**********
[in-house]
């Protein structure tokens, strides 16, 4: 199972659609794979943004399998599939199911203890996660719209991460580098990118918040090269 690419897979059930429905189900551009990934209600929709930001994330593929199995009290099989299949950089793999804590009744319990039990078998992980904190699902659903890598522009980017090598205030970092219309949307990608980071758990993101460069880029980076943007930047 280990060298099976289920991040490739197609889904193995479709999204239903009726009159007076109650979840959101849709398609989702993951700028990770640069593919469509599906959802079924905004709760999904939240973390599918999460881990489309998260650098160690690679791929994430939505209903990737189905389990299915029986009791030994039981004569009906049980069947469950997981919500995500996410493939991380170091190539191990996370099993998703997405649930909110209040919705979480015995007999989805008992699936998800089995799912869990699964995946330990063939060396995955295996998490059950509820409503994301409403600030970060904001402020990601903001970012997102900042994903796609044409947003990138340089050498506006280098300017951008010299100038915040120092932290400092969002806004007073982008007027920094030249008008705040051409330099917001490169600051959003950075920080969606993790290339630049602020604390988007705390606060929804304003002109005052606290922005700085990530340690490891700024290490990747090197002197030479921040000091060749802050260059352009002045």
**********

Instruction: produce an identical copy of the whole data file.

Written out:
[in-house]
């Protein structure tokens, strides 16, 4: 199972659609794979943004399998599939199911203890996660719209991460580098990118918040090269 690419897979059930429905189900551009990934209600929709930001994330593929199995009290099989299949950089793999804590009744319990039990078998992980904190699902659903890598522009980017090598205030970092219309949307990608980071758990993101460069880029980076943007930047 280990060298099976289920991040490739197609889904193995479709999204239903009726009159007076109650979840959101849709398609989702993951700028990770640069593919469509599906959802079924905004709760999904939240973390599918999460881990489309998260650098160690690679791929994430939505209903990737189905389990299915029986009791030994039981004569009906049980069947469950997981919500995500996410493939991380170091190539191990996370099993998703997405649930909110209040919705979480015995007999989805008992699936998800089995799912869990699964995946330990063939060396995955295996998490059950509820409503994301409403600030970060904001402020990601903001970012997102900042994903796609044409947003990138340089050498506006280098300017951008010299100038915040120092932290400092969002806004007073982008007027920094030249008008705040051409330099917001490169600051959003950075920080969606993790290339630049602020604390988007705390606060929804304003002109005052606290922005700085990530340690490891700024290490990747090197002197030479921040000091060749802050260059352009002045």